"What I especially love about these records is their musical scope, their bravura, their range. "
Ceramic Hobs – Straight Outta Rampton, Shergar is Home Safe and Well
I loved these albums as soon as I saw them. Anyone with any decency would, really. I mean, if a band has the temerity to a put fruit and a stand pipe composition (as in Straight Outta Rampton) or a painting of a dog and a horse being friendly to each other (as in Shergar), you expect something out of the ordinary.
And that's what you get.
What I especially love about these records is their musical scope, their bravura, their range. If you were to draw parallels with painting, you could say that these two LPs are Baroque in their compostiton and execution, all grand gestures, dramatic decisive sweeps of bold, almost garish colour. Baroque also in the way that the direction of the concept is formidably single minded. Everything is lucid and sharp. Just take, for example, the opening five tracks on Shergar.
The opener, "Knights Move" is a psychotic brass band led march, accompanied by garish, Fall like synths and funny voices, relentless save for a lullaby crudely inserted half way through. It's like Cluster, only louder, more garish. This is followed by "Native American Healing", a Rammstein work out which clashes outrageously with what's gone on before, and puts an end to any smug notions you may have had after "Knights Move" in settling down to listening to an interesting concept album. "Pro – Ana Tips 'N'Tricks" continues the guitar laden work out, whilst "Safe to Heaven" is a real dippy hippy trip, it could be something culled from Screamadelica, though it's never as drippy. As always there is an active inteligence at work, with sampled male and female voices expounding an argument before disappearing into the ether. "My Judas Lover" is a frantic, sinister dissertation on the merits and pit-falls of having high expectations in a relationship. It's so paranoid and actually quite frightening, and the driving guitars don't help.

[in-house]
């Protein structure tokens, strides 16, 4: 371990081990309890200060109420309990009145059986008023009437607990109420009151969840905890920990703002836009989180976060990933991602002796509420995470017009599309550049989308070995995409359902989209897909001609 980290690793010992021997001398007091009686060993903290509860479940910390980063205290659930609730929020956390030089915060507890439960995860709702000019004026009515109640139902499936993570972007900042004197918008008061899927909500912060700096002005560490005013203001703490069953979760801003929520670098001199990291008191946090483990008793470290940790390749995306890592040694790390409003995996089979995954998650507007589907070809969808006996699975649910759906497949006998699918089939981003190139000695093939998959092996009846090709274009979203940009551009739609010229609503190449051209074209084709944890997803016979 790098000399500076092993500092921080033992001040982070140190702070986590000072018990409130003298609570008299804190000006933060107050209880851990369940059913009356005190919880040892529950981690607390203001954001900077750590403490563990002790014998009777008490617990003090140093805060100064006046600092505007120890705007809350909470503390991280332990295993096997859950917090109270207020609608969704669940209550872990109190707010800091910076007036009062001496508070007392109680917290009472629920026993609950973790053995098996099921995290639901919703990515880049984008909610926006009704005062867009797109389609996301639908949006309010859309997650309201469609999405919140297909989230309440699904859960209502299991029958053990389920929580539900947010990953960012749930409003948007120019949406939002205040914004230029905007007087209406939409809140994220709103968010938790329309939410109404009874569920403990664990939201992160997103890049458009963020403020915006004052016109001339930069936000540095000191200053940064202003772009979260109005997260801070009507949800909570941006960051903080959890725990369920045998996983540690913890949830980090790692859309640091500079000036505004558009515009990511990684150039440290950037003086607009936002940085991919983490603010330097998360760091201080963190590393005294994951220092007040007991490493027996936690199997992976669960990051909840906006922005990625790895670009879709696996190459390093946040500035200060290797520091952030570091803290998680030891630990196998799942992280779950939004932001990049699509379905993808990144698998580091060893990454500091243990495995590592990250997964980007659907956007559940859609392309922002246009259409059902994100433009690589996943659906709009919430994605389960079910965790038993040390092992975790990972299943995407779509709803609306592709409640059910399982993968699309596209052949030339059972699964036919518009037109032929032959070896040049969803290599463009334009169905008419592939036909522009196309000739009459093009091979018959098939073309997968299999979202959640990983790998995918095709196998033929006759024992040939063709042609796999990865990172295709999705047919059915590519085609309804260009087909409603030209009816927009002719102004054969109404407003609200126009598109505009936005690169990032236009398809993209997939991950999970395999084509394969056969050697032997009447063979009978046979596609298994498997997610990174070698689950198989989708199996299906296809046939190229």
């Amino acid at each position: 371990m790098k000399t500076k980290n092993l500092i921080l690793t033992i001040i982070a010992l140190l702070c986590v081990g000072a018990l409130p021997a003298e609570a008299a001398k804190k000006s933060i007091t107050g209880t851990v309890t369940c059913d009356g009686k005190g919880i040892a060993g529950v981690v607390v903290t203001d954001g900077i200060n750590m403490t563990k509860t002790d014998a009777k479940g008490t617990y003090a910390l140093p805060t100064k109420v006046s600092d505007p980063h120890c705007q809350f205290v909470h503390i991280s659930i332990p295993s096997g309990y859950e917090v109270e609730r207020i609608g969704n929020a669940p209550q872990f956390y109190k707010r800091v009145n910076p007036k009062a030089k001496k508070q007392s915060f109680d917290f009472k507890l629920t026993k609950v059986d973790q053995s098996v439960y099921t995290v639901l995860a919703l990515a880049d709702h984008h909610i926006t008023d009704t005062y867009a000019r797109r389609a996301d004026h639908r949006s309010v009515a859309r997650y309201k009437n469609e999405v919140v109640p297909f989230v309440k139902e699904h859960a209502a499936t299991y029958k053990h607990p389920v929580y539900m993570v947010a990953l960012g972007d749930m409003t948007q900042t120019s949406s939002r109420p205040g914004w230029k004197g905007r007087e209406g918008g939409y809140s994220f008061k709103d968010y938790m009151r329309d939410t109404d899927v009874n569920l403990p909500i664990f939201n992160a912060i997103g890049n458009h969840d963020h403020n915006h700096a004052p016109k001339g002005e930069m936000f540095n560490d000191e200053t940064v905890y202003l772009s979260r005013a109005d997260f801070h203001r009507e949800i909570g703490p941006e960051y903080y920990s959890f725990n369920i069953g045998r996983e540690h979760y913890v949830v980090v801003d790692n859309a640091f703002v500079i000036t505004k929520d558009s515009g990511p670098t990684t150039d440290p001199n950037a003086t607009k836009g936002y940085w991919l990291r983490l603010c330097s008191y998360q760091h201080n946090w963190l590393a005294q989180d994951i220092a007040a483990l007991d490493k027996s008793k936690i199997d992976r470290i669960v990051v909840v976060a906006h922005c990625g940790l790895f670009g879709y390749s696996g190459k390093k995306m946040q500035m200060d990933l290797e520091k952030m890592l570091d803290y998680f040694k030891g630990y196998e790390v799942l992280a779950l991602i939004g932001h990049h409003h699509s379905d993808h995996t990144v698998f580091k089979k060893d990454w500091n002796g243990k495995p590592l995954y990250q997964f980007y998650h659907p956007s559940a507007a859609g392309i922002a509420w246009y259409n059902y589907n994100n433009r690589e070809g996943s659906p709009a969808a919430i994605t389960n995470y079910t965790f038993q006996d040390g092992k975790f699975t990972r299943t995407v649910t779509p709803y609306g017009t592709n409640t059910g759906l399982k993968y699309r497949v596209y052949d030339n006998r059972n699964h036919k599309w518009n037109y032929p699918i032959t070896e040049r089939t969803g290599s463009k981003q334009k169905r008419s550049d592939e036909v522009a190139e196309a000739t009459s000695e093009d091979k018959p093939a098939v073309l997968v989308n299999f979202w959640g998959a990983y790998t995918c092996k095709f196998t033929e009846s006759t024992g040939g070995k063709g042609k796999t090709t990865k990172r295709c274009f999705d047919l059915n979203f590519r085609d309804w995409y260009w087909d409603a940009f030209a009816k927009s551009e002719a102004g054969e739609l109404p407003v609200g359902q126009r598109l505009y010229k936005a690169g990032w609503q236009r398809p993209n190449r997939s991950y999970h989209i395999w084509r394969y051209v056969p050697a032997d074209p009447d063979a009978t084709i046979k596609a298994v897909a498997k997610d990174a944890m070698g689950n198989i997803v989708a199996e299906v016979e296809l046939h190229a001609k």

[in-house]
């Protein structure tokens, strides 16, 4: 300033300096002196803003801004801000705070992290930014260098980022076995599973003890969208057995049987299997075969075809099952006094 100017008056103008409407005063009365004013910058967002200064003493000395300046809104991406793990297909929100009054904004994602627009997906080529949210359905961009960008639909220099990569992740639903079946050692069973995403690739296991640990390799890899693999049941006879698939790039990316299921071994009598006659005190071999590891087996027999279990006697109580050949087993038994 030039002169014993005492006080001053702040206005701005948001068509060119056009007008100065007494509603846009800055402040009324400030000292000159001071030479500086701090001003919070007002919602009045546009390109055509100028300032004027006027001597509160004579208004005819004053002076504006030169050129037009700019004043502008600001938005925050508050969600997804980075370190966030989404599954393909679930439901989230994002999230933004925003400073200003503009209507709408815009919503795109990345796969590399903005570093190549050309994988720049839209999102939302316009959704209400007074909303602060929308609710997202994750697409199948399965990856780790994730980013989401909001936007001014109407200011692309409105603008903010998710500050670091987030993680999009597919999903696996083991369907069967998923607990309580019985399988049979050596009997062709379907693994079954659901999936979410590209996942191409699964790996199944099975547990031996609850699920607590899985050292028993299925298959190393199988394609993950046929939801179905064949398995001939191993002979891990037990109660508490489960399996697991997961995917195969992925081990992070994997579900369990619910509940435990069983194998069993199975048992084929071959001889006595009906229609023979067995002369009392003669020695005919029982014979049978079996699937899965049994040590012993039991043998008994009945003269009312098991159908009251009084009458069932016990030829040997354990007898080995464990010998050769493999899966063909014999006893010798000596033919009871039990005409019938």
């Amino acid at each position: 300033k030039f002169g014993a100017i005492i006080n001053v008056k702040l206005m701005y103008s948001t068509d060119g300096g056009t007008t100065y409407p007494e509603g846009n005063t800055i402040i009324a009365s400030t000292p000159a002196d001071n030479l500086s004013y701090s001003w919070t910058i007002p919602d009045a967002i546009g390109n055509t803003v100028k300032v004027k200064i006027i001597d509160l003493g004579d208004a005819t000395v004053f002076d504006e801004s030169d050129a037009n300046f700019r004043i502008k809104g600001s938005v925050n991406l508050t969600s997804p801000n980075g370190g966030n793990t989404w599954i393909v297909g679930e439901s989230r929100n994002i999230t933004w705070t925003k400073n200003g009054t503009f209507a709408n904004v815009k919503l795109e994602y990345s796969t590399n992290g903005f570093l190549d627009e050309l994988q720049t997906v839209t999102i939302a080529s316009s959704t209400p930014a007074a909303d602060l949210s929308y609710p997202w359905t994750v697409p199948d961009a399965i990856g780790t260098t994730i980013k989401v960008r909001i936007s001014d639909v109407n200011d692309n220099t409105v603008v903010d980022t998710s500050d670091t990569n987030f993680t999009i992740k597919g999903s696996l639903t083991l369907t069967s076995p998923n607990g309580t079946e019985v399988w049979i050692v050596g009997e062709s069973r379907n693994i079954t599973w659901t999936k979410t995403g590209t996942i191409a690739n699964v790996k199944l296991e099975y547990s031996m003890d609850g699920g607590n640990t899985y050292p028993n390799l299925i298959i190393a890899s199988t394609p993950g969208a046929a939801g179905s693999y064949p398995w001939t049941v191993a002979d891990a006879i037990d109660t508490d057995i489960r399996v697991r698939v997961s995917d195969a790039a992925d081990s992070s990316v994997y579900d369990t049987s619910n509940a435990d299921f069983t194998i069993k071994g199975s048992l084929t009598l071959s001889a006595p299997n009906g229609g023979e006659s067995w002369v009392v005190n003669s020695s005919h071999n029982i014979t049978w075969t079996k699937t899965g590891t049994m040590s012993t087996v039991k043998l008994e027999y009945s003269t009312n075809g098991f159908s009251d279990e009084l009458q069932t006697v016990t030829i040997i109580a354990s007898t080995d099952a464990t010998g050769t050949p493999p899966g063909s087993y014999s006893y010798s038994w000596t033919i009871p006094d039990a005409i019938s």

If you take these five tracks, (I know I shouldn't really, but I am trying to illustrate a point here), they serve to illustrate in microcosm just how wide ranging the musical vision is on both these lps. It is truly brilliant.
What I also love are the vignettes created, the atmospheres conjoured up; just listening to the inanity of the guy's argument on "Shaolin Master" off Rampton, and I might as well be visiting my mates back in Accrington. Great tales of frustration, such as "Amateur Cops" or "Ku Klux Klevelys", or of utter boredom, as shown on "Does He Take Sugar" are brilliantly showcased by a wide and subtle range of instrumentation. It's mood music in the best sense of the word.
Oh, and another thing. The artwork is bloody tremendous and the liner notes hark back to the glorious mid 1980s Fall, with lots of snippet information and irrelevent rubbish. No preciousness here or nice photos, just bloody minded, egoless art, bringing Faust, or Can to mind. And that's high praise in my books.